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Siberian Middle Ground: Languages Of Rule And Accommodation On The Siberian Frontier

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Chapter Summary

This chapter explores how in the period from the first decades of the seventeenth century to the middle of the nineteenth century the Russian imperial state encountered and ruled over one of its most remote territories, and how the people who populated that territory responded to imperial rule. In studying imperial languages of description and self-description in North-Eastern Siberia in the seventeenth-nineteenth centuries, the author reconstructs an original semantics of imperial historical experiences. In the Siberian case, this original semantics of imperial experiences appears to have been no less complex than in the European part of the Russian Empire. In Siberia, Alfred Rieber's concept of "sedimentary society" developed in application to European Russia's layers of social and institutional memory acquires geopolitical and chronological dimensions as Siberian practices retained elements drawn from the Mongol, Muscovite, and imperial periods of Russian history.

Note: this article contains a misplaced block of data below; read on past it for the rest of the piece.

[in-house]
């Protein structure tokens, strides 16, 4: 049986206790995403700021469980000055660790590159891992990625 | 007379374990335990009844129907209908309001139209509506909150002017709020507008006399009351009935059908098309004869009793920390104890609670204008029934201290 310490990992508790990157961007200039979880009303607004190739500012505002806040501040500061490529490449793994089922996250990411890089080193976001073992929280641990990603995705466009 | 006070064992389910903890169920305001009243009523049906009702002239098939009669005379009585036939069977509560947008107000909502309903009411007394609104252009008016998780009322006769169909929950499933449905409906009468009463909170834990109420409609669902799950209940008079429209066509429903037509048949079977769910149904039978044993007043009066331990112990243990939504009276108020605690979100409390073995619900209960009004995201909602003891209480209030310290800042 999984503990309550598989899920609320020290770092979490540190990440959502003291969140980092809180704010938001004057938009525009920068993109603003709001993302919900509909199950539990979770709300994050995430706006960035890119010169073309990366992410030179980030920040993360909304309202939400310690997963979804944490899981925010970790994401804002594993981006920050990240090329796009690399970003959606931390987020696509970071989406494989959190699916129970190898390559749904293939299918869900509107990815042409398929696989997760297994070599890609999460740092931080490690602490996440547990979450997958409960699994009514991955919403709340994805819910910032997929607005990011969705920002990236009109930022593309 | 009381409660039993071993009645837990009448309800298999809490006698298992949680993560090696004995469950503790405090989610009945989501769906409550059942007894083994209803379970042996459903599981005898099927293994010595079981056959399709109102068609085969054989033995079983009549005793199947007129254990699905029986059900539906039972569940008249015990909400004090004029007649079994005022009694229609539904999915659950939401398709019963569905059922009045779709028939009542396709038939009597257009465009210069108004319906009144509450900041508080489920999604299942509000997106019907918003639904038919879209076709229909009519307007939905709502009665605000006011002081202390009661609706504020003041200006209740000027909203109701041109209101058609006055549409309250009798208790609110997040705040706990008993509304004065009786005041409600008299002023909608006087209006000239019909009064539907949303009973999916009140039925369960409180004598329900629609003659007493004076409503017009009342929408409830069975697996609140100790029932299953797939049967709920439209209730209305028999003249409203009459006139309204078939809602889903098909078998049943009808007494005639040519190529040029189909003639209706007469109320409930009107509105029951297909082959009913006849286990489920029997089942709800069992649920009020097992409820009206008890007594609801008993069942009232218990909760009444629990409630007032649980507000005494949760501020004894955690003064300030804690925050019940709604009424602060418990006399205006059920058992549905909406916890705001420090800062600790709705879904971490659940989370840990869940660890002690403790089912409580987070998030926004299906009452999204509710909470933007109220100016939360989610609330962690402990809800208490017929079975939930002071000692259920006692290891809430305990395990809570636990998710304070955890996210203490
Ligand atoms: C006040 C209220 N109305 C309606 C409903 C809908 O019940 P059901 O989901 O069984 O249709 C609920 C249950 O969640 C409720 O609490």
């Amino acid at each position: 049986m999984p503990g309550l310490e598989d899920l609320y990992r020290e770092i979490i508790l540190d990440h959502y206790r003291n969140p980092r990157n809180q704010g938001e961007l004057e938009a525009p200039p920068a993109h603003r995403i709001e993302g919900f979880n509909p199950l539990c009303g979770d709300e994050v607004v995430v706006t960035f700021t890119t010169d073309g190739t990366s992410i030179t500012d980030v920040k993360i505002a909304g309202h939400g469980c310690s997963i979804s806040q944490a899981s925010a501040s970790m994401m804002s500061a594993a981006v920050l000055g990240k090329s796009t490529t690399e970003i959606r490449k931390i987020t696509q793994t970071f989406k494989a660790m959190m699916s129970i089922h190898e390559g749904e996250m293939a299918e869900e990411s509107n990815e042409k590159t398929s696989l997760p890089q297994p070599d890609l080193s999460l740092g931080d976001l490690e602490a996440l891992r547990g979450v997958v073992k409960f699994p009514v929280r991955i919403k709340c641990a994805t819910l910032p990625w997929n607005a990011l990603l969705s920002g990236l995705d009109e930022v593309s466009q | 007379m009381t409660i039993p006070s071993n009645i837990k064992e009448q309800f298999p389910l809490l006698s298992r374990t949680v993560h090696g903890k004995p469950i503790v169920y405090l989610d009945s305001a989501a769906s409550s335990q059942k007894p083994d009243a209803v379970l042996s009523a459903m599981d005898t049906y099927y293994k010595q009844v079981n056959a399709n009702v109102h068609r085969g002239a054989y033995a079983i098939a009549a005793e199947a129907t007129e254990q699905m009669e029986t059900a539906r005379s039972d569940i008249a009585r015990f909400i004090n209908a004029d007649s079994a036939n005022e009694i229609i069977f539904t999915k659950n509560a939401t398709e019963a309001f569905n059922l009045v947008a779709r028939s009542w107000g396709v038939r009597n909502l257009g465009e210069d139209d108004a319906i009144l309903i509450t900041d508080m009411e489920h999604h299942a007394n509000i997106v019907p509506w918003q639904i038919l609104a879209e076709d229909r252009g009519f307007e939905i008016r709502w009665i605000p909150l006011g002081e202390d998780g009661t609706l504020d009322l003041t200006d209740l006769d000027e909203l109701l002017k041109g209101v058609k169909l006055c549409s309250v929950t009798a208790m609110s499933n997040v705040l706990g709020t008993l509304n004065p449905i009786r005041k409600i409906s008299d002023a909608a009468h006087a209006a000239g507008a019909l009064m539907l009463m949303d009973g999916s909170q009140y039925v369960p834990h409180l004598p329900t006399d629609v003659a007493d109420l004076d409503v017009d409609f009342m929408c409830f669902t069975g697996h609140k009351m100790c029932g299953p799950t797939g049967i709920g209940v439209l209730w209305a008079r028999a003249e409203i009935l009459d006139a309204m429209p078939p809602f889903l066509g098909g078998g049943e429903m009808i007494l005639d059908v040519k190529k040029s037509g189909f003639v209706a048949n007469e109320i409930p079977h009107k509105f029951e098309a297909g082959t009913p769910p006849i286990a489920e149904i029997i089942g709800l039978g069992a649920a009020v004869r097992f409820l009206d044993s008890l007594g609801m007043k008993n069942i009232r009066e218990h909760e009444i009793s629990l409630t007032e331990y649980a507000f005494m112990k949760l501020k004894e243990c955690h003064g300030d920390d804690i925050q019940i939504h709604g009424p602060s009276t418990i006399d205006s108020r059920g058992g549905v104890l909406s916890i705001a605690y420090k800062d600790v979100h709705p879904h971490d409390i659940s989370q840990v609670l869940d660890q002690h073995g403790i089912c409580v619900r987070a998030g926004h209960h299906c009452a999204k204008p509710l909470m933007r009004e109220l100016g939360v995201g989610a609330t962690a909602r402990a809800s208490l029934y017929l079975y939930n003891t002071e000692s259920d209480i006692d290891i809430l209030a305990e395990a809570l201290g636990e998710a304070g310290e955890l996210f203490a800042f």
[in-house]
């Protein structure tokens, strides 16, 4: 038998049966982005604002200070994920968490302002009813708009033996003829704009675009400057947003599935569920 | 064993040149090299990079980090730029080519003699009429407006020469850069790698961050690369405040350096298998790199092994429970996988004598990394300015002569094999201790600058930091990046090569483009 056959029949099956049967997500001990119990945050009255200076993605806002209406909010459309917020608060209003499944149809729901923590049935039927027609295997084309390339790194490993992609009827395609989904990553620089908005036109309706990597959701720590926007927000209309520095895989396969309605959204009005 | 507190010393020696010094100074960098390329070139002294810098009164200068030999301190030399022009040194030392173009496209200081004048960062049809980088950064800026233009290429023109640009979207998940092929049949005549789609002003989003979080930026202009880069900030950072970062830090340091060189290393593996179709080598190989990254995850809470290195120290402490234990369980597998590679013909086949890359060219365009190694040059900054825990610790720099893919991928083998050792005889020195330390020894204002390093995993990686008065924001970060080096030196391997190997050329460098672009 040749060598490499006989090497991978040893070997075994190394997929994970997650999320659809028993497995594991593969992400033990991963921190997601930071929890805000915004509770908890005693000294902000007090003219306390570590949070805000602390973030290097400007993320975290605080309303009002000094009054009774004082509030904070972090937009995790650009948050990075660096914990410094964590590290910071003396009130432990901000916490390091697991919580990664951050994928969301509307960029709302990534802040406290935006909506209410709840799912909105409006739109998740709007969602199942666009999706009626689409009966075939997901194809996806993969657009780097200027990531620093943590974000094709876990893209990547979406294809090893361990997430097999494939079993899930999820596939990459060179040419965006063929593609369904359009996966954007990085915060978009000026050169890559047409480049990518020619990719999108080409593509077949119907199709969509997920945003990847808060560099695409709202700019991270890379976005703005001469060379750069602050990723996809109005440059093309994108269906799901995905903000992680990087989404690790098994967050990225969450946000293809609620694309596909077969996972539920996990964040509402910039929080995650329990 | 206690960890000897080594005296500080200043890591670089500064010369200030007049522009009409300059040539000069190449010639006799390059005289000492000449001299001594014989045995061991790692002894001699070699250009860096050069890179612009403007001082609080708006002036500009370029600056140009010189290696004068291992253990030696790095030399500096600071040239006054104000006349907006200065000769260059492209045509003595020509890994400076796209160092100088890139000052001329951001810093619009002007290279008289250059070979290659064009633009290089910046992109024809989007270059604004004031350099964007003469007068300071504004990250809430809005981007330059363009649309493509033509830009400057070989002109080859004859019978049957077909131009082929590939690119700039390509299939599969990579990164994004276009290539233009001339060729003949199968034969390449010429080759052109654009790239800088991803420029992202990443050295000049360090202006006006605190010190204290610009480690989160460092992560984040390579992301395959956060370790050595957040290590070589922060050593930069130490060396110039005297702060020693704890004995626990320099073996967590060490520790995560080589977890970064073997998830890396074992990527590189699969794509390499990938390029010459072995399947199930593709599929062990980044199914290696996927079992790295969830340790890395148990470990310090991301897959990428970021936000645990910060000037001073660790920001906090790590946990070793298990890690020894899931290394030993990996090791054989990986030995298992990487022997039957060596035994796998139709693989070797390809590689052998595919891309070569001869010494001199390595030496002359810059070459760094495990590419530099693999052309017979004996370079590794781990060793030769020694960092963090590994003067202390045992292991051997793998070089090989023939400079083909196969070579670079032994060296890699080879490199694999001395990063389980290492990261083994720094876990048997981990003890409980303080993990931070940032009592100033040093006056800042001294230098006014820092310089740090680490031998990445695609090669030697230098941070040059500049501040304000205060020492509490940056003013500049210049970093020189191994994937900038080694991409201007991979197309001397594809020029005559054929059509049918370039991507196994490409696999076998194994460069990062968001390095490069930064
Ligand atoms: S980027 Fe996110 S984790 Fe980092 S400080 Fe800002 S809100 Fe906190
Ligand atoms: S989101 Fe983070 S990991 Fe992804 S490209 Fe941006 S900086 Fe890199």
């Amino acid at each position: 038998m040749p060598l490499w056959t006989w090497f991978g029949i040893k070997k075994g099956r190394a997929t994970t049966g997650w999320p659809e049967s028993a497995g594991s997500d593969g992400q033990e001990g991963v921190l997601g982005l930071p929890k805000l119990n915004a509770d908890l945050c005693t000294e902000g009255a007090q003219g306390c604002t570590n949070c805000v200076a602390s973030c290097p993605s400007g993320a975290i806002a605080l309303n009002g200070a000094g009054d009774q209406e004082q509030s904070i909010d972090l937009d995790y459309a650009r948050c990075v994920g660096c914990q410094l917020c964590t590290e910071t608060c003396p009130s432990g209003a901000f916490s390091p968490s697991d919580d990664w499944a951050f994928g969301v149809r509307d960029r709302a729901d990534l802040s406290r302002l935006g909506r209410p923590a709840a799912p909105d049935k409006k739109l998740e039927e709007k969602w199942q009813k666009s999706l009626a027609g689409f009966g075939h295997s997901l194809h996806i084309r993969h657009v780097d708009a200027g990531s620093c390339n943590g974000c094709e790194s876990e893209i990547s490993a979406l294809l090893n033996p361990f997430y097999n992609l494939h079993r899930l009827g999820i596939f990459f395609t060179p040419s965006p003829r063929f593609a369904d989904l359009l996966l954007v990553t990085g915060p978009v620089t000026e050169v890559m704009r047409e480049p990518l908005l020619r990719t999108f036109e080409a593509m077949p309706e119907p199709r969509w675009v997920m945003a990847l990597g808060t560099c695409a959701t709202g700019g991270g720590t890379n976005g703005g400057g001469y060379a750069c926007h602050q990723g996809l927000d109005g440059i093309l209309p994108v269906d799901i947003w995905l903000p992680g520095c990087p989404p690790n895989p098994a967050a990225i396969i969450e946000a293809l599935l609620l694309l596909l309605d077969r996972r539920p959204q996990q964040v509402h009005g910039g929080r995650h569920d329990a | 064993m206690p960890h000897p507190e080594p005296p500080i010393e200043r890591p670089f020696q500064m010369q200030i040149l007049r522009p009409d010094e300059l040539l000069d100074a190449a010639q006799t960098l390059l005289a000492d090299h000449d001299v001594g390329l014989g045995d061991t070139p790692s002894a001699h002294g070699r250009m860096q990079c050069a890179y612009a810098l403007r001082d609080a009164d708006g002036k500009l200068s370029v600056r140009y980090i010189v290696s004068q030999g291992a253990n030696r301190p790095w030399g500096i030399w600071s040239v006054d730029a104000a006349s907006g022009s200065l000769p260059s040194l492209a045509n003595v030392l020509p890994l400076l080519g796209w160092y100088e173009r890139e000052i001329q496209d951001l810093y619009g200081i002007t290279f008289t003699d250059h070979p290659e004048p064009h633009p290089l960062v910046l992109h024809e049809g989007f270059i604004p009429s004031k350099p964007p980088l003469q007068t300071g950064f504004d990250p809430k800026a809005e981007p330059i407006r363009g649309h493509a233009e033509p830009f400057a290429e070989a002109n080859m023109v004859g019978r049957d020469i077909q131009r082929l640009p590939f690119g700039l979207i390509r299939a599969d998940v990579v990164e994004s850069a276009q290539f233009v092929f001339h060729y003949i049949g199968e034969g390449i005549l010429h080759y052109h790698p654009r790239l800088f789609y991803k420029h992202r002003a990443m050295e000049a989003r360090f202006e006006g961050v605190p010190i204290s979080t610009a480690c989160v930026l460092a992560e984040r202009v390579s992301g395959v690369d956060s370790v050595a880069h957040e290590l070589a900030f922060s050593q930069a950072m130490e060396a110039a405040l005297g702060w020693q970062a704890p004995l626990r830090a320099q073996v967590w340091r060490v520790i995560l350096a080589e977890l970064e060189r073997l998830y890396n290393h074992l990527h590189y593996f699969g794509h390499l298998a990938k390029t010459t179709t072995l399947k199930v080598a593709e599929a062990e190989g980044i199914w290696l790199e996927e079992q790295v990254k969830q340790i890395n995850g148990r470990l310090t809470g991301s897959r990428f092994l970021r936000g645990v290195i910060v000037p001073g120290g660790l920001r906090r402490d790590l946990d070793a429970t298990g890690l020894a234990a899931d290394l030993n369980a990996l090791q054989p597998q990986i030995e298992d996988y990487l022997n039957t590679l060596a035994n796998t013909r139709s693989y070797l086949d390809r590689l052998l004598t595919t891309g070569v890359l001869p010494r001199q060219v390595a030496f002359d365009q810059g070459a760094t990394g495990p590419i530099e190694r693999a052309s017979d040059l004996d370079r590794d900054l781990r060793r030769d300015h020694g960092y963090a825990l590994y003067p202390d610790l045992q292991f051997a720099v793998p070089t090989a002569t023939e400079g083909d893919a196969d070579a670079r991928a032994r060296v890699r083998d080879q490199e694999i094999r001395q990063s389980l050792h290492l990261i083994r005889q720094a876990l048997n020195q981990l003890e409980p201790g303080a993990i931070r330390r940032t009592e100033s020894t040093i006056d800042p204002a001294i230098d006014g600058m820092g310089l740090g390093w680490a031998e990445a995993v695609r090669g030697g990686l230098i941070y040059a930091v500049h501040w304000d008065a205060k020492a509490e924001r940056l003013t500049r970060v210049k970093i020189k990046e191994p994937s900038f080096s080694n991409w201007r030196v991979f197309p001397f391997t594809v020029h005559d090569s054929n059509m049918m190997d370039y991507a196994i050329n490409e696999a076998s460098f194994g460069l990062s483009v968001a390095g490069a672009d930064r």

Keywords: imperial rule; Russian imperial state; sedimentary society; Siberia; Steppe Duma



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